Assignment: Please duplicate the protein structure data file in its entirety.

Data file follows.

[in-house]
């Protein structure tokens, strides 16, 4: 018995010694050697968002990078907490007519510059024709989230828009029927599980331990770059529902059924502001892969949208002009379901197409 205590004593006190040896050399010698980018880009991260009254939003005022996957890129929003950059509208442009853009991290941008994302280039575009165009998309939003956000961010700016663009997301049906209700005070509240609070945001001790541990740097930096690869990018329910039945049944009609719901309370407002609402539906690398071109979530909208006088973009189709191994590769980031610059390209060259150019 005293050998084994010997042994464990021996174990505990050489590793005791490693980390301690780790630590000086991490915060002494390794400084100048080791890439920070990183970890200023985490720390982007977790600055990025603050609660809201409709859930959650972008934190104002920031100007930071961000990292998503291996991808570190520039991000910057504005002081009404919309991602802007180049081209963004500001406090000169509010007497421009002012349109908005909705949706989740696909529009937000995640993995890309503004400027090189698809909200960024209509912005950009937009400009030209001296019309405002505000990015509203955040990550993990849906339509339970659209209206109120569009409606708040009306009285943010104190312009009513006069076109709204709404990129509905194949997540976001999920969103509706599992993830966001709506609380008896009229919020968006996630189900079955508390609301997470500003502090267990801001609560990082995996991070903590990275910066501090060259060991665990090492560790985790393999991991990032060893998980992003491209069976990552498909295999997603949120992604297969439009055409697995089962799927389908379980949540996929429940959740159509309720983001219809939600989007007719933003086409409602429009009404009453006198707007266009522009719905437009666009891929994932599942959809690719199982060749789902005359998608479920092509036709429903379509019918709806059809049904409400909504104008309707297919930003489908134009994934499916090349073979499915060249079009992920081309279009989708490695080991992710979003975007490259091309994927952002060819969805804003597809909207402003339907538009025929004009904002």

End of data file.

[in-house]
């Protein structure tokens, strides 16, 4: 018995010694050697968002990078907490007519510059024709989230828009029927599980331990770059529902059924502001892969949208002009379901197409 205590004593006190040896050399010698980018880009991260009254939003005022996957890129929003950059509208442009853009991290941008994302280039575009165009998309939003956000961010700016663009997301049906209700005070509240609070945001001790541990740097930096690869990018329910039945049944009609719901309370407002609402539906690398071109979530909208006088973009189709191994590769980031610059390209060259150019 005293050998084994010997042994464990021996174990505990050489590793005791490693980390301690780790630590000086991490915060002494390794400084100048080791890439920070990183970890200023985490720390982007977790600055990025603050609660809201409709859930959650972008934190104002920031100007930071961000990292998503291996991808570190520039991000910057504005002081009404919309991602802007180049081209963004500001406090000169509010007497421009002012349109908005909705949706989740696909529009937000995640993995890309503004400027090189698809909200960024209509912005950009937009400009030209001296019309405002505000990015509203955040990550993990849906339509339970659209209206109120569009409606708040009306009285943010104190312009009513006069076109709204709404990129509905194949997540976001999920969103509706599992993830966001709506609380008896009229919020968006996630189900079955508390609301997470500003502090267990801001609560990082995996991070903590990275910066501090060259060991665990090492560790985790393999991991990032060893998980992003491209069976990552498909295999997603949120992604297969439009055409697995089962799927389908379980949540996929429940959740159509309720983001219809939600989007007719933003086409409602429009009404009453006198707007266009522009719905437009666009891929994932599942959809690719199982060749789902005359998608479920092509036709429903379509019918709806059809049904409400909504104008309707297919930003489908134009994934499916090349073979499915060249079009992920081309279009989708490695080991992710979003975007490259091309994927952002060819969805804003597809909207402003339907538009025929004009904002």